Customizing the Sharing of Health Data

The ecosystem benefits when people have more than just ownership of their health data

This 2017 holiday season, fitness trackers and genetic testing kits flew off the virtual shelves. We are entering a time when our physical, digital and biological spheres are merging, a concept that has been called “the 4th Industrial Revolution”, and healthcare and clinical research are at a critical point of evolution. New technologies enable the collection of deeper and wider datasets that hold the promise of surfacing new insights into the biology and behavioral genesis of health and disease.

We are simultaneously experiencing a paradigm shift, championed by Dr. Eric Topol, Linda Avey and others, in our understanding of health data ownership. Cultural expectations, bolstered by the law, are leading us to an understanding that individuals own and should control their health information.

While organizations and advocates collectively work on this quest, we also must consider that access and control is not enough. For people and their families, there is a range of personal capabilities and motivations to actively engage in the full spectrum of their health information. For those of us who provide clinical care and conduct research there is an obligation to consider the preferences of the patient or research participant and to make this information meaningful. In addition, the vast majority of people receive care through general practitioners or specialty clinicians in health systems, and if a result triggers a clinical concern it will be critical to coordinate the communication of information.

Consumer-facing devices have begun to move in the direction of offering curated health data, characterizing general health status of an individual through a few physiological measurements. Much will be learned from the experience of returning information in the consumer environment focused on maintenance of health. At the same time, clarification of people’s right to their health records has led to a requirement that electronic health records are accessible through a portal, with penalties for not doing so. This will provide another source of learning about how to share information that was previously considered the private purview of doctors and health systems.

Verily is engaged in Project Baseline, which is stretching beyond previous boundaries to create a biomedical information system that can measure the spectrum from biomolecular (as in genetics), clinical (including imaging, lab testing and health outcomes), behavioral, social and environmental data (collected through sensors, wearable devices like watches and cell phones). Working in partnership with participants in North Carolina and California to start, we are developing this system through detailed measurement of a diverse population. As we address the return of results beyond health maintenance or clinical care into research measurements, we are aware of the challenge and opportunity to share results in a way that comports with participants’ capabilities and wishes as well as with those who care for them. And there are a lot of results to parse — over 6 terabytes of data generated in the first 2 days of an individual’s participation in the study.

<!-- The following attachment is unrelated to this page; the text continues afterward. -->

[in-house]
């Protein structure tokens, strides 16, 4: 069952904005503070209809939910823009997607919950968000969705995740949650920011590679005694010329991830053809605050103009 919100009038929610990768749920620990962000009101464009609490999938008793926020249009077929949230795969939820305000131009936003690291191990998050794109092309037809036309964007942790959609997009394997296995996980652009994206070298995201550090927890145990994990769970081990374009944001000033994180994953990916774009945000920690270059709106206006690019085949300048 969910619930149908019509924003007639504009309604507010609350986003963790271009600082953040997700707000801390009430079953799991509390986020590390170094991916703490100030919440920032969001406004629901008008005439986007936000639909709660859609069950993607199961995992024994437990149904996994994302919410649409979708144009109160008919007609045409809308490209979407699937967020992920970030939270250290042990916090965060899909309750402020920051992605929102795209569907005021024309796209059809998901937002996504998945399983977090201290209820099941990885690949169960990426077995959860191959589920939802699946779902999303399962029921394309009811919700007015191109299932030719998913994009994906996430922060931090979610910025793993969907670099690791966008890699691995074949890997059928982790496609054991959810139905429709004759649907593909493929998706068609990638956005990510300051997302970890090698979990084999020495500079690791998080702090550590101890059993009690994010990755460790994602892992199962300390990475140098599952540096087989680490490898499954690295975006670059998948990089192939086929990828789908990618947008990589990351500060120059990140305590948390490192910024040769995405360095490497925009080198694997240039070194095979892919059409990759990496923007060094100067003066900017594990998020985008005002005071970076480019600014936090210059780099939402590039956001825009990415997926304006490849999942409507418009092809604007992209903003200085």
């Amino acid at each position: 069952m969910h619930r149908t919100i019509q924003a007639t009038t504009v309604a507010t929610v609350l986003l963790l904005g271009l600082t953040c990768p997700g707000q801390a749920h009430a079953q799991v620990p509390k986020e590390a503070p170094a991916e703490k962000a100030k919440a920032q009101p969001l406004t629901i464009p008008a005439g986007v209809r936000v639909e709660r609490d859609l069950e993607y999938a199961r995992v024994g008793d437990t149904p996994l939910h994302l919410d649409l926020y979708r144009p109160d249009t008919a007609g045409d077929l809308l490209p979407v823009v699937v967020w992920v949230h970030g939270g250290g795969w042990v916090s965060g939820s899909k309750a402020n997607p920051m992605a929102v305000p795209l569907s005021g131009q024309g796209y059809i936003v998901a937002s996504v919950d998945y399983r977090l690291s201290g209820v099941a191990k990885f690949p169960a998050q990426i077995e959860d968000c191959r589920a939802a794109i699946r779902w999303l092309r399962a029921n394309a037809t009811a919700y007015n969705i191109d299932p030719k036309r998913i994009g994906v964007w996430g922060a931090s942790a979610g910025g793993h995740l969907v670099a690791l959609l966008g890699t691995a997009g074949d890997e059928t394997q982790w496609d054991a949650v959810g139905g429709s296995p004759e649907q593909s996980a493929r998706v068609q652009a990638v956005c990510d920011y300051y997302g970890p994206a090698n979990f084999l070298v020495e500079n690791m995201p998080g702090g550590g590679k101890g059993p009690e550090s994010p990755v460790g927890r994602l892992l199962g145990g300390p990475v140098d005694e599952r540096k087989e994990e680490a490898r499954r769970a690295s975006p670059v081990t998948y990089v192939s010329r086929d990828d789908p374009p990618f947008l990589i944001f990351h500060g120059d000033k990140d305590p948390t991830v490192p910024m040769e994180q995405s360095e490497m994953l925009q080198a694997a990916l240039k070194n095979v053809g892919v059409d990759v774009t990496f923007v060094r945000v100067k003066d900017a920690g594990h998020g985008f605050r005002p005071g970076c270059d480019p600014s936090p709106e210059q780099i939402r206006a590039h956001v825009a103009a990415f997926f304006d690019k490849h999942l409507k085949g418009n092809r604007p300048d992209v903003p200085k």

In order to return the data that participants offer back to them, the experience must be meaningful. We are exploring ways to do this in a manner that does not create unnecessary anxiety or concern, and that helps people take appropriate, timely action ultimately enhancing the relationship between study participants and their clinicians.

Take my specialty of cardiovascular medicine. In the Project Baseline study we are doing an echocardiogram in the first 1000 participants. This detailed image of the heart produces hundreds of complex measurements and holds the promise of new knowledge by integrating the image interpretation with the other detailed measurements. Only a small proportion of Baseline participants would want the detailed summary, and many “abnormalities” are common and require no clinical intervention. In other cases we may discover an abnormality that most clinicians agree require the most serious type of medical intervention, such as valve surgery. These results from our study are not in the context of a clinical test ordered for a specific reason and putting results in context often requires interaction with a clinician.

Project Baseline is on the cutting edge of these issues. We will be adapting and learning as we go, but the principles of personal right to information and partnership in the joy of research discovery with research participants, their families and communities are guiding lights in our journey. But we are also highly attuned to the need to work on this partnership with sensitivity to the needs, well-being and preferences of participants. The combination of the human skills and technology of Verily, our academic partners and the research participants themselves should create a roadmap for personalization of return of results.

We will be discussing what we are learning and debating the path forward at South by Southwest’s Empowering people to own their health data this Saturday, March 10 at 9.30am and welcome comments as we learn how to navigate this exciting change in our view of health and the use of information to maintain it.

Robert Califf, MD

Advisor, Verily; Vice Chancellor for Clinical and Translational Research, Duke University; Former Commissioner, US Food and Drug Administration

This post is also available on Verily’s blog.